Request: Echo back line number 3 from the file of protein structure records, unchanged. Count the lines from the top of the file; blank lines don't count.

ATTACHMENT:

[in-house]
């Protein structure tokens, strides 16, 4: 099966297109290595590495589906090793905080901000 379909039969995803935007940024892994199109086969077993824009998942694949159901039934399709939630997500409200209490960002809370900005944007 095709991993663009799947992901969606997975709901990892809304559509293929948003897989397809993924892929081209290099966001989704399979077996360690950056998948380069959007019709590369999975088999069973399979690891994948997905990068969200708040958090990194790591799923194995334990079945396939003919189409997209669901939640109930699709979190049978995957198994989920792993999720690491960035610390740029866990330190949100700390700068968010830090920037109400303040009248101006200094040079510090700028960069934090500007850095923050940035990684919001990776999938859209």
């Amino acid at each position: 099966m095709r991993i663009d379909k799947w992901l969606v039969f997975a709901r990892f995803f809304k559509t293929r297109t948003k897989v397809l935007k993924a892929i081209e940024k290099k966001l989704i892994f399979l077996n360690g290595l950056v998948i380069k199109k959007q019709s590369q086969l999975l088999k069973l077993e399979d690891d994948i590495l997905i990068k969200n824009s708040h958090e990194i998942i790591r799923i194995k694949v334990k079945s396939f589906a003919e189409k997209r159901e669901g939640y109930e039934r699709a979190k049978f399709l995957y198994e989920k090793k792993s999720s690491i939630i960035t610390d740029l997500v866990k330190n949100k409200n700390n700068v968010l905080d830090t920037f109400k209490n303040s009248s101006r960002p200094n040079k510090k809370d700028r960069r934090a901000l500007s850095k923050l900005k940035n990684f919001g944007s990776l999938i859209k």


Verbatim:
């Amino acid at each position: 099966m095709r991993i663009d379909k799947w992901l969606v039969f997975a709901r990892f995803f809304k559509t293929r297109t948003k897989v397809l935007k993924a892929i081209e940024k290099k966001l989704i892994f399979l077996n360690g290595l950056v998948i380069k199109k959007q019709s590369q086969l999975l088999k069973l077993e399979d690891d994948i590495l997905i990068k969200n824009s708040h958090e990194i998942i790591r799923i194995k694949v334990k079945s396939f589906a003919e189409k997209r159901e669901g939640y109930e039934r699709a979190k049978f399709l995957y198994e989920k090793k792993s999720s690491i939630i960035t610390d740029l997500v866990k330190n949100k409200n700390n700068v968010l905080d830090t920037f109400k209490n303040s009248s101006r960002p200094n040079k510090k809370d700028r960069r934090a901000l500007s850095k923050l900005k940035n990684f919001g944007s990776l999938i859209k």